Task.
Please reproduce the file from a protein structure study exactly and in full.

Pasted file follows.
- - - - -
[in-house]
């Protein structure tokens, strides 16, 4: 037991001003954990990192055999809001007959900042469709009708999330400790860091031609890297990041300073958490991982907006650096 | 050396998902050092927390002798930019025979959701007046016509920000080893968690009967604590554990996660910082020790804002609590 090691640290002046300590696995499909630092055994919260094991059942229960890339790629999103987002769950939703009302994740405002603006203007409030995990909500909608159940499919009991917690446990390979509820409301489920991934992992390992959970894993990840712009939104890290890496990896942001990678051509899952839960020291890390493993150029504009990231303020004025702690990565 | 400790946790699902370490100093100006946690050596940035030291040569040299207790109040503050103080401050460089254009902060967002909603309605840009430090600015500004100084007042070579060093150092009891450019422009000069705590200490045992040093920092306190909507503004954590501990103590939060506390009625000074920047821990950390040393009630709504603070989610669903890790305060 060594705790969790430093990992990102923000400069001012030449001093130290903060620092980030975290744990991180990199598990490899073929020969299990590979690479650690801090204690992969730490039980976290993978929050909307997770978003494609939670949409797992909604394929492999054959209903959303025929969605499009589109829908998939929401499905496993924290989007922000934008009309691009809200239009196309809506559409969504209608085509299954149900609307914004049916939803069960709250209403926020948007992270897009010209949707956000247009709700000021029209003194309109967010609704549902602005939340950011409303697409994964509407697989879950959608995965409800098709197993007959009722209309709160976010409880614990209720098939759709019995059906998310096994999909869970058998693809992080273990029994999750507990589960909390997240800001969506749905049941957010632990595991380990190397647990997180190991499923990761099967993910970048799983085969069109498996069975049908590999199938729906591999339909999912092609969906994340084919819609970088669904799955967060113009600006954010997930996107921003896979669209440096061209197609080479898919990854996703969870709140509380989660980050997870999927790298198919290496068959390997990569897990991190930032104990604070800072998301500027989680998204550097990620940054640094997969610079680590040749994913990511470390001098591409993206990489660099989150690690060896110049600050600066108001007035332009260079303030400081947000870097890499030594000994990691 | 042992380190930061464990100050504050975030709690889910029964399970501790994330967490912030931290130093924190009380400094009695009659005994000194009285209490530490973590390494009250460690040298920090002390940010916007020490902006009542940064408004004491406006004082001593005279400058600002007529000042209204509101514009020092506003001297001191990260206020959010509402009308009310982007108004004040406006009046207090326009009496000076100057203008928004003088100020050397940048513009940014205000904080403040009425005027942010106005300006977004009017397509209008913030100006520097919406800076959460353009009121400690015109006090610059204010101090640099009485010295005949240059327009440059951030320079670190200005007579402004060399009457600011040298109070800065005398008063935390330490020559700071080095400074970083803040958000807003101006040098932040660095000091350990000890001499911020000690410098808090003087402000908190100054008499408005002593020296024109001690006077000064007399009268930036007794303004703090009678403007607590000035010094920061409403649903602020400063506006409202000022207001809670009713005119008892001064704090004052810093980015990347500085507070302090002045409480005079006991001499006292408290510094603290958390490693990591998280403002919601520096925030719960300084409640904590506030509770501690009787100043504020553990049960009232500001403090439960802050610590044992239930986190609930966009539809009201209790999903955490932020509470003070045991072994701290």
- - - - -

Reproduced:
[in-house]
């Protein structure tokens, strides 16, 4: 037991001003954990990192055999809001007959900042469709009708999330400790860091031609890297990041300073958490991982907006650096 | 050396998902050092927390002798930019025979959701007046016509920000080893968690009967604590554990996660910082020790804002609590 090691640290002046300590696995499909630092055994919260094991059942229960890339790629999103987002769950939703009302994740405002603006203007409030995990909500909608159940499919009991917690446990390979509820409301489920991934992992390992959970894993990840712009939104890290890496990896942001990678051509899952839960020291890390493993150029504009990231303020004025702690990565 | 400790946790699902370490100093100006946690050596940035030291040569040299207790109040503050103080401050460089254009902060967002909603309605840009430090600015500004100084007042070579060093150092009891450019422009000069705590200490045992040093920092306190909507503004954590501990103590939060506390009625000074920047821990950390040393009630709504603070989610669903890790305060 060594705790969790430093990992990102923000400069001012030449001093130290903060620092980030975290744990991180990199598990490899073929020969299990590979690479650690801090204690992969730490039980976290993978929050909307997770978003494609939670949409797992909604394929492999054959209903959303025929969605499009589109829908998939929401499905496993924290989007922000934008009309691009809200239009196309809506559409969504209608085509299954149900609307914004049916939803069960709250209403926020948007992270897009010209949707956000247009709700000021029209003194309109967010609704549902602005939340950011409303697409994964509407697989879950959608995965409800098709197993007959009722209309709160976010409880614990209720098939759709019995059906998310096994999909869970058998693809992080273990029994999750507990589960909390997240800001969506749905049941957010632990595991380990190397647990997180190991499923990761099967993910970048799983085969069109498996069975049908590999199938729906591999339909999912092609969906994340084919819609970088669904799955967060113009600006954010997930996107921003896979669209440096061209197609080479898919990854996703969870709140509380989660980050997870999927790298198919290496068959390997990569897990991190930032104990604070800072998301500027989680998204550097990620940054640094997969610079680590040749994913990511470390001098591409993206990489660099989150690690060896110049600050600066108001007035332009260079303030400081947000870097890499030594000994990691 | 042992380190930061464990100050504050975030709690889910029964399970501790994330967490912030931290130093924190009380400094009695009659005994000194009285209490530490973590390494009250460690040298920090002390940010916007020490902006009542940064408004004491406006004082001593005279400058600002007529000042209204509101514009020092506003001297001191990260206020959010509402009308009310982007108004004040406006009046207090326009009496000076100057203008928004003088100020050397940048513009940014205000904080403040009425005027942010106005300006977004009017397509209008913030100006520097919406800076959460353009009121400690015109006090610059204010101090640099009485010295005949240059327009440059951030320079670190200005007579402004060399009457600011040298109070800065005398008063935390330490020559700071080095400074970083803040958000807003101006040098932040660095000091350990000890001499911020000690410098808090003087402000908190100054008499408005002593020296024109001690006077000064007399009268930036007794303004703090009678403007607590000035010094920061409403649903602020400063506006409202000022207001809670009713005119008892001064704090004052810093980015990347500085507070302090002045409480005079006991001499006292408290510094603290958390490693990591998280403002919601520096925030719960300084409640904590506030509770501690009787100043504020553990049960009232500001403090439960802050610590044992239930986190609930966009539809009201209790999903955490932020509470003070045991072994701290």